Avoiding Disciplinary Placement in the Illinois High School System

High school is no cakewalk, and graduation is possible only after a student overcomes many challenges. From dealing effectively with bullies to addressing mental health deficits and overcoming academic struggles, there are countless hurdles that a high school student in Illinois must triumph over before they can graduate. As a parent, you can only do your best to guide your child to succeed.

When students in Illinois face serious discipline from educators, they may face the threat of an alternative educational path. These paths can serve as glaring blemishes on your child's record. You generally want to avoid enrolling your child in alternative disciplinary education tracts when possible.

An attorney-advisor serving Illinois will fight for the best interests of your child. Attorney Joseph D. Lento has found that many mistakes made in high school are correctable, at least with the proper person seeking a solution. On the other hand, allowing your child to enroll in an alternative education path without a fight can have long-term implications for their quality of life.

The State of Illinois Holds the Power to Expel and Reassign Your Child

Illinois Compiled Statutes (ILCS) Sec. 13-43.11 states that the Illinois State Board of Education “shall have the power and the authority to assign to schools within the district and to expel or suspend pupils for disciplinary purposes or to assign or reassign them as the needs of the district or the pupil shall be determined best.”

Do you believe that the Illinois State Board of Education, or you, the parent, knows what is best for your child?

Unfortunately, prevailing statutes grant the state of Illinois great power to determine where your child goes to school, especially if they have a negative disciplinary record. Still, there may be ways to avoid your child being reassigned to a reform-style program in Illinois.

If you read it, you'll notice that the statute referenced above is littered with language like “Department of Juvenile Justice,” “ward,” and “inmate.” These terms indicate the sort of stigma that can come with enrollment in an alternative school.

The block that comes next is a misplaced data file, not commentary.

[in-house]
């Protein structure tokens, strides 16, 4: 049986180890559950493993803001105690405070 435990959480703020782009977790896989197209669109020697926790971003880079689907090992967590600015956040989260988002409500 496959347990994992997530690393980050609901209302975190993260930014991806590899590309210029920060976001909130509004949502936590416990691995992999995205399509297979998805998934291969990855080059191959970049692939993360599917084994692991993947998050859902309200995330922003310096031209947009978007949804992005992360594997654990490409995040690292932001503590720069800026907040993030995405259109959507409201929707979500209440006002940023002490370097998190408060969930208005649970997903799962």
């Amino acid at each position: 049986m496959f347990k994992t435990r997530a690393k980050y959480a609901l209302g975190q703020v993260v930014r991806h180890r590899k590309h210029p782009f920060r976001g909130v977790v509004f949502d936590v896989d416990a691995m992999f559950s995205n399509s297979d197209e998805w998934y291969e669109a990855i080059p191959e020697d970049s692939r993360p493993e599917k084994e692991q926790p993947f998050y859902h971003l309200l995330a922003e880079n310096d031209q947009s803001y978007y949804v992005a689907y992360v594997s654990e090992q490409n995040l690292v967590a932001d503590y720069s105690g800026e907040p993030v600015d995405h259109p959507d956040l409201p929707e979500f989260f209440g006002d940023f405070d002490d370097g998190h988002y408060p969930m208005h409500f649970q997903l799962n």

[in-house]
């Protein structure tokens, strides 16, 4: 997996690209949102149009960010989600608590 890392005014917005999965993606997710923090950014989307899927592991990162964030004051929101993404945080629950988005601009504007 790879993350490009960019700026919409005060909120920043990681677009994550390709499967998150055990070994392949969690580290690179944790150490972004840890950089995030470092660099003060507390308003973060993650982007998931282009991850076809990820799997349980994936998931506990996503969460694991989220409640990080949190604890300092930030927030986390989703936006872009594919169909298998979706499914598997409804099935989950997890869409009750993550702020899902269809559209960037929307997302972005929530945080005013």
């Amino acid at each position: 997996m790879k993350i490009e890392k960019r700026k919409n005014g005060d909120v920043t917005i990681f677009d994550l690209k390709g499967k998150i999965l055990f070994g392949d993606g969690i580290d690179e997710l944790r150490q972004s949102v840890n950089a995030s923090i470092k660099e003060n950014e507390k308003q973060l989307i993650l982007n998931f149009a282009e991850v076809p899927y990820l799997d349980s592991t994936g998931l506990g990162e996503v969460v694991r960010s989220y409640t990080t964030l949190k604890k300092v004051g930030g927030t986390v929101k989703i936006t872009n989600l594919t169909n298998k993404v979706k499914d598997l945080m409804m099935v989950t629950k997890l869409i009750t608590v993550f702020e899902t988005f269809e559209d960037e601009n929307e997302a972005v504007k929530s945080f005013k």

What Types of Alternative Programs Does Illinois Send Students To?

Illinois School Code Section 13A-3 called for the establishment of at least one “alternative school education program” per “educational service region.” Students like your child may be assigned to an alternative program based largely on geography, meaning that your child could very well be relegated to a bad or even dangerous alternative program simply because it is the closest to their home or school district.

Left to its own devices, the state of Illinois generally has the discretion of what type of facility to send your child to. The National Center on Safe Supportive Learning Environments explains that students disciplined by their school district may be required to take their courses in the form of:

  • Evening school
  • Summer school
  • Vocational training courses
  • Community college courses (if applicable)
  • GED preparation courses
  • Work experience courses

The options that the Board of Education considers for your child may be specific to your child's circumstances. Illinois' Regional Safe School Program (RSSP) serves as a clear example of one type of alternative program your child may be assigned to. Established in 1997, RSSP is “a system of alternative education programs for disruptive students.”

RSSP programs are guided by a “set of guidelines” steered towards outcomes like:

  • Ensuring regular course attendance
  • Reducing disruptive behavior
  • Ensuring completion of coursework
  • Moving the student towards graduation

Sounds positive, right?

While RSSP and other alternative education options in Illinois may have positive results for certain students, your child may not be one of them. In many cases, these alternative education programs leave a stain on your child's record and may significantly harm their chances of gaining entry to a quality university.

Requirements for the Establishment of an Alternative Education Program in Illinois

ILCS 105-5-13B-25 lists the requirements for approval of an alternative education program in Illinois. Those who wish to establish such a program must:

  • Present a description of the program and the students it aims to serve
  • Present a staffing plan
  • Lay out a general schedule for students
  • Present a plan for using any grant funds provided by the state of Illinois
  • Put forth a program budget
  • Present a cost-per-student estimate
  • Present a plan for assessing students' academic performance and behavior

You'll notice that most of these requirements don't pertain to the type or quality of education your child could receive. That's because these schools are focused on discipline first, and education may only be the secondary concern.

Why Might My Child Be Sent to an Alternative Education Program in Illinois?

105 ILCS 5/10-22.6 (b-20) notes that “Out-of-school suspensions of 3 days or less may be used only if the student's continuing presence in school would pose a threat to school safety or a disruption to other students' learning opportunities.” In order to demonstrate that a student should face a long-term suspension, exclusion, expulsion, or reassignment, the state may need to meet a similar threshold.

The statute notes that schools may exercise their discretion on a case-by-case basis,